## Friday, October 14, 2011

### Numerical Math - Solving systems of equations utilizing matrices (data fitting)

A nice pointer from Laundau et al [1] in the opening of their chapter (Ch. 8) on Solving Systems of Equations with Matrices; Data Fitting.  Many physical systems are modeled utilizing matrices which consist of a system of simultaneous equations.  However, these sets can become quite large and complicated which is why computers are very good with these processes.  Usually the algorithms for solving these sets of equations that utilize matrix theory is that they require repetition of a small list of steps which have been written in an efficient method.

One additional technique for speed is to tune the algorithm to the actual architecture of the computer which Landau et al [1] discuss more in their Chapter 14 called High-Performance Computing Hardware, Tuning, & Parallel Computing.

Many libraries exist which are "industrial-strength" subroutines for solving these matrix systems.  A majority of these libraries are well established such as the IMSL Numerical Libraries by Rogue Wave Software, Inc., the GNU Scientific Library (GSL), and the Netlib Repository at UTK and ORNL which contains LAPACK — Linear Algebra PACKage.  Landau et al [1] note that these libraries are usually an order of magnitude faster than general methods in linear algebra texts.  The libraries are streamlined for minimal round-off error and are aimed to solve a large spectrum of problems with high success.  It is here and for the reasons just mentioned where Landau et al warn that it is best if you don't write your own matrix subroutines but retrieve them from one of these libraries.  The libraries also provide the advantage of allowing the user to run them on one machine/processor or many machines/processors by varying with the computer architecture.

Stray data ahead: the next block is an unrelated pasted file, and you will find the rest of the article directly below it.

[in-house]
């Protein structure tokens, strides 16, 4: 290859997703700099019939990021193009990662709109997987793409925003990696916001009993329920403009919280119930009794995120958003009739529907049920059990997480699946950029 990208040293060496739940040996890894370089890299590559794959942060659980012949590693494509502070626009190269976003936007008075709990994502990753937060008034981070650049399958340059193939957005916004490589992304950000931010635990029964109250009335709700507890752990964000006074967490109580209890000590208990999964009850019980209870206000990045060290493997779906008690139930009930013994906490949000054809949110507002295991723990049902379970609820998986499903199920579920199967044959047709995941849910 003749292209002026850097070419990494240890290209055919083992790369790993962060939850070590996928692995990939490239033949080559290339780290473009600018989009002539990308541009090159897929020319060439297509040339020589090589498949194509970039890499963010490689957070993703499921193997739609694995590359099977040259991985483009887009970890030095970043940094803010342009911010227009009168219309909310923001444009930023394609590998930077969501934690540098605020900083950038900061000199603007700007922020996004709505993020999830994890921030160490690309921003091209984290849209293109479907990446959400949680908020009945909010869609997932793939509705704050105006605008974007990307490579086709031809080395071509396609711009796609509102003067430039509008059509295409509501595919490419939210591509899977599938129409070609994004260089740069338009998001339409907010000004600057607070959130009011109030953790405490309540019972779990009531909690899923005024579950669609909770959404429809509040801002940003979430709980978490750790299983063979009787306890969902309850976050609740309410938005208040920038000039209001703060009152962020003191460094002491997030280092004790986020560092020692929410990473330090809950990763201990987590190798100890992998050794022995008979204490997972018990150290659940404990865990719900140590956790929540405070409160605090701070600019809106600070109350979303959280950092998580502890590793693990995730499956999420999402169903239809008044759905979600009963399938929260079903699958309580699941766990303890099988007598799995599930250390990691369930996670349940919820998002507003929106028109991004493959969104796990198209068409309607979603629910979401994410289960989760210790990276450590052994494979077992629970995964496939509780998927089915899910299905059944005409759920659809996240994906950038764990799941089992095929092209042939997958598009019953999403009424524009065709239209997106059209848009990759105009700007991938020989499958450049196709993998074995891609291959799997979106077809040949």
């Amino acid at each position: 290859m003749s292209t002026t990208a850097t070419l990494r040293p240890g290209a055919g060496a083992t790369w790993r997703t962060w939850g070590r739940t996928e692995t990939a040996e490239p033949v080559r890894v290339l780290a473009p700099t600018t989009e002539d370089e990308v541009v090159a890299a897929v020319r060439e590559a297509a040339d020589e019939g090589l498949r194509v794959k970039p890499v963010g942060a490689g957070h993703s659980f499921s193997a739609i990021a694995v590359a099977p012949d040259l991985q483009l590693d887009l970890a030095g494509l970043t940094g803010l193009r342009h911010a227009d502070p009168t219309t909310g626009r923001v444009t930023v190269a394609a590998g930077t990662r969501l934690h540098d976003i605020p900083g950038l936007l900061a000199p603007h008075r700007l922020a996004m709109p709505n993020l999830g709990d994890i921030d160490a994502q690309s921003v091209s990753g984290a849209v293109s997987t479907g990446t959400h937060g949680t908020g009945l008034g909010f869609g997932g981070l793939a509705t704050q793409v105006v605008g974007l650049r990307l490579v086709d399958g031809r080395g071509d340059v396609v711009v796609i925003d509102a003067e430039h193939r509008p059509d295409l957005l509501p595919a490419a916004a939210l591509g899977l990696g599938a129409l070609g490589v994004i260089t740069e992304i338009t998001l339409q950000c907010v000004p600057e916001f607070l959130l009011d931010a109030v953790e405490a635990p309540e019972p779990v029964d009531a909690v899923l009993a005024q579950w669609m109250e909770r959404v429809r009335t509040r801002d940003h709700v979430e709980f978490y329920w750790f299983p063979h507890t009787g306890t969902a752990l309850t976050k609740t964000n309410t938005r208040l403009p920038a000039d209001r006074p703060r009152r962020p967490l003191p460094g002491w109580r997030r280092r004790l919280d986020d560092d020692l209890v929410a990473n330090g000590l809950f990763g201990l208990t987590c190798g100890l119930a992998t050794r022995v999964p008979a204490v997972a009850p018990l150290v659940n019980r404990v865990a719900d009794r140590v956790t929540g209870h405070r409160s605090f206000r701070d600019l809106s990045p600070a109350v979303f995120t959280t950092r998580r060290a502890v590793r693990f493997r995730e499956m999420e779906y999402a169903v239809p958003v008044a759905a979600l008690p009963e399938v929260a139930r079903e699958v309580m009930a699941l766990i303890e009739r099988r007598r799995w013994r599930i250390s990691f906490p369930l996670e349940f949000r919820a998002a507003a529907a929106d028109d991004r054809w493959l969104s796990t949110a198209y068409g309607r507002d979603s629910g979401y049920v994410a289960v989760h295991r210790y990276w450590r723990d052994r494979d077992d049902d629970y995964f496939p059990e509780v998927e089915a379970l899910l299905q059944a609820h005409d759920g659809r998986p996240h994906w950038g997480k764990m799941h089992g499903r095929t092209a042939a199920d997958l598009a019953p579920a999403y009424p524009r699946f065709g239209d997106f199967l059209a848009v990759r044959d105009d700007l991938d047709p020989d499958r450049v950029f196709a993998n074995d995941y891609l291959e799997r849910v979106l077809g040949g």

Next, Landau et al [1] ask the question which proposes to the user what is considered a "large" matrix.  Before, a large matrix was based upon a fraction of the RAM available to the computer system.  However, Landau et al describe a "large" matrix as now based upon the numerical time it takes to obtain values.  That is, if any waiting time is required, then a library should be used.  Landau et al also comment that the libraries are beneficial for speed even when the matrices may be small (which might apply in graphics processing).

One negative side effect lies in the multiple languages that the libraries are written.  That is one library may be in Fortran while the user is a C coder.  However, today libraries might exist which are programmed in or for many different computer coding languages.

References:

[1] R. H. Landau, M. J. Páez, and C. C. Bordeianu. A Survey of Computational Physics - Introductory Computational Science, Princeton University Press, Princeton, New Jersey. 2008